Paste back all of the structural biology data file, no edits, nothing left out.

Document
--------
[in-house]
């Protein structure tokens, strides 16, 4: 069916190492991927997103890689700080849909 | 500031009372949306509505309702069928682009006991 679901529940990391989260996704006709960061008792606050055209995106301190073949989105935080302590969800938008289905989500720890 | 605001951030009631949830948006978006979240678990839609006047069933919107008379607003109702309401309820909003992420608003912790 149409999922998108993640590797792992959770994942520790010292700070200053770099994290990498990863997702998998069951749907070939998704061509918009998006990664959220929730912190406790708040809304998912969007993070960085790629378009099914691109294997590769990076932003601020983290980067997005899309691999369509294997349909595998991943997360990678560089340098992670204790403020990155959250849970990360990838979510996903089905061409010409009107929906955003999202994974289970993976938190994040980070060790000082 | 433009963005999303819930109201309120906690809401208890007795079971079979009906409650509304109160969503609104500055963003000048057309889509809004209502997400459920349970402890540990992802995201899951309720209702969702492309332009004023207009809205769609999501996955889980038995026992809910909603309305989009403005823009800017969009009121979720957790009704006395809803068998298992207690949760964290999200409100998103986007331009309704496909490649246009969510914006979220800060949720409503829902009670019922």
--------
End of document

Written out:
[in-house]
């Protein structure tokens, strides 16, 4: 069916190492991927997103890689700080849909 | 500031009372949306509505309702069928682009006991 679901529940990391989260996704006709960061008792606050055209995106301190073949989105935080302590969800938008289905989500720890 | 605001951030009631949830948006978006979240678990839609006047069933919107008379607003109702309401309820909003992420608003912790 149409999922998108993640590797792992959770994942520790010292700070200053770099994290990498990863997702998998069951749907070939998704061509918009998006990664959220929730912190406790708040809304998912969007993070960085790629378009099914691109294997590769990076932003601020983290980067997005899309691999369509294997349909595998991943997360990678560089340098992670204790403020990155959250849970990360990838979510996903089905061409010409009107929906955003999202994974289970993976938190994040980070060790000082 | 433009963005999303819930109201309120906690809401208890007795079971079979009906409650509304109160969503609104500055963003000048057309889509809004209502997400459920349970402890540990992802995201899951309720209702969702492309332009004023207009809205769609999501996955889980038995026992809910909603309305989009403005823009800017969009009121979720957790009704006395809803068998298992207690949760964290999200409100998103986007331009309704496909490649246009969510914006979220800060949720409503829902009670019922």